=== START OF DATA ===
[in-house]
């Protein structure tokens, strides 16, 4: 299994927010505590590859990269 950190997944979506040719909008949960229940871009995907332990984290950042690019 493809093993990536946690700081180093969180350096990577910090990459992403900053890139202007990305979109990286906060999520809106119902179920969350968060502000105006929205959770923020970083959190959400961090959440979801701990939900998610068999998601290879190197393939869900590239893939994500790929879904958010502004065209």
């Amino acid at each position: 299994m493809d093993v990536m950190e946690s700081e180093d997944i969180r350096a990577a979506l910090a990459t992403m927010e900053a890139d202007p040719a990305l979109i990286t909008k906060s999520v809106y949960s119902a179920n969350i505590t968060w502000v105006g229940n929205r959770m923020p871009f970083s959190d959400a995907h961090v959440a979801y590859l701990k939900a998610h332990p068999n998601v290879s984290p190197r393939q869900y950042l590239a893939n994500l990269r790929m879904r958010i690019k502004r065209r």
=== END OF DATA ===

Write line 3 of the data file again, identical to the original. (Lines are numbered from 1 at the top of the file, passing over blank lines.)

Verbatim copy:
């Amino acid at each position: 299994m493809d093993v990536m950190e946690s700081e180093d997944i969180r350096a990577a979506l910090a990459t992403m927010e900053a890139d202007p040719a990305l979109i990286t909008k906060s999520v809106y949960s119902a179920n969350i505590t968060w502000v105006g229940n929205r959770m923020p871009f970083s959190d959400a995907h961090v959440a979801y590859l701990k939900a998610h332990p068999n998601v290879s984290p190197r393939q869900y950042l590239a893939n994500l990269r790929m879904r958010i690019k502004r065209r």